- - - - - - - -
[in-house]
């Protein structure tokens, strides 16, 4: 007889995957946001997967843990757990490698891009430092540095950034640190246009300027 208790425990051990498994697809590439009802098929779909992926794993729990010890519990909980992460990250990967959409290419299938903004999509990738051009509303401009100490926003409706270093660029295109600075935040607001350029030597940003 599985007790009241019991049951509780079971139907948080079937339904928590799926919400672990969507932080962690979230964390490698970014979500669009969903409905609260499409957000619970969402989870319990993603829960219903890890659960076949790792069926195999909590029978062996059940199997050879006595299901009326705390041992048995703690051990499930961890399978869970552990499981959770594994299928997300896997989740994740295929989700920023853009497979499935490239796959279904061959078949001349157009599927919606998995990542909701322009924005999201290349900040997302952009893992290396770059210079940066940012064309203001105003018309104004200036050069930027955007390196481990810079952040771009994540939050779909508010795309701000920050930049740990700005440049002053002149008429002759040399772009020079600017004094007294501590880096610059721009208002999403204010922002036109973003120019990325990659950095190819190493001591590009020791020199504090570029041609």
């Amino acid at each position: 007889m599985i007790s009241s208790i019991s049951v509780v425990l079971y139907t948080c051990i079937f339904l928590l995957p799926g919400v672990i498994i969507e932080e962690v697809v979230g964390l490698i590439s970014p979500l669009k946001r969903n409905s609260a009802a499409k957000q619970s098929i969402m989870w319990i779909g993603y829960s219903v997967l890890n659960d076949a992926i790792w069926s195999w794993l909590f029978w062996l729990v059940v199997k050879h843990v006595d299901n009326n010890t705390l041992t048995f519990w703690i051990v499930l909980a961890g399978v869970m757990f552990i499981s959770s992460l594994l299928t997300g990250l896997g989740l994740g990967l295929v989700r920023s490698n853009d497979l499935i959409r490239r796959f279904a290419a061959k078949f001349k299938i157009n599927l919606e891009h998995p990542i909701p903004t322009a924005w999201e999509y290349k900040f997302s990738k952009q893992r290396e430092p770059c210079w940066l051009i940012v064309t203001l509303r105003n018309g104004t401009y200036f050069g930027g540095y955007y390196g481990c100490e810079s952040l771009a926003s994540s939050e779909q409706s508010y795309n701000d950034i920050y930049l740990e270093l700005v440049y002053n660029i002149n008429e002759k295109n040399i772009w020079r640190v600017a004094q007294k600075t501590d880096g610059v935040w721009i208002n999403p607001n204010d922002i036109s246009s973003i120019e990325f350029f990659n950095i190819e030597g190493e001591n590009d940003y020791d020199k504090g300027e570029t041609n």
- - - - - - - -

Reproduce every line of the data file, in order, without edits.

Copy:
[in-house]
């Protein structure tokens, strides 16, 4: 007889995957946001997967843990757990490698891009430092540095950034640190246009300027 208790425990051990498994697809590439009802098929779909992926794993729990010890519990909980992460990250990967959409290419299938903004999509990738051009509303401009100490926003409706270093660029295109600075935040607001350029030597940003 599985007790009241019991049951509780079971139907948080079937339904928590799926919400672990969507932080962690979230964390490698970014979500669009969903409905609260499409957000619970969402989870319990993603829960219903890890659960076949790792069926195999909590029978062996059940199997050879006595299901009326705390041992048995703690051990499930961890399978869970552990499981959770594994299928997300896997989740994740295929989700920023853009497979499935490239796959279904061959078949001349157009599927919606998995990542909701322009924005999201290349900040997302952009893992290396770059210079940066940012064309203001105003018309104004200036050069930027955007390196481990810079952040771009994540939050779909508010795309701000920050930049740990700005440049002053002149008429002759040399772009020079600017004094007294501590880096610059721009208002999403204010922002036109973003120019990325990659950095190819190493001591590009020791020199504090570029041609």
């Amino acid at each position: 007889m599985i007790s009241s208790i019991s049951v509780v425990l079971y139907t948080c051990i079937f339904l928590l995957p799926g919400v672990i498994i969507e932080e962690v697809v979230g964390l490698i590439s970014p979500l669009k946001r969903n409905s609260a009802a499409k957000q619970s098929i969402m989870w319990i779909g993603y829960s219903v997967l890890n659960d076949a992926i790792w069926s195999w794993l909590f029978w062996l729990v059940v199997k050879h843990v006595d299901n009326n010890t705390l041992t048995f519990w703690i051990v499930l909980a961890g399978v869970m757990f552990i499981s959770s992460l594994l299928t997300g990250l896997g989740l994740g990967l295929v989700r920023s490698n853009d497979l499935i959409r490239r796959f279904a290419a061959k078949f001349k299938i157009n599927l919606e891009h998995p990542i909701p903004t322009a924005w999201e999509y290349k900040f997302s990738k952009q893992r290396e430092p770059c210079w940066l051009i940012v064309t203001l509303r105003n018309g104004t401009y200036f050069g930027g540095y955007y390196g481990c100490e810079s952040l771009a926003s994540s939050e779909q409706s508010y795309n701000d950034i920050y930049l740990e270093l700005v440049y002053n660029i002149n008429e002759k295109n040399i772009w020079r640190v600017a004094q007294k600075t501590d880096g610059v935040w721009i208002n999403p607001n204010d922002i036109s246009s973003i120019e990325f350029f990659n950095i190819e030597g190493e001591n590009d940003y020791d020199k504090g300027e570029t041609n």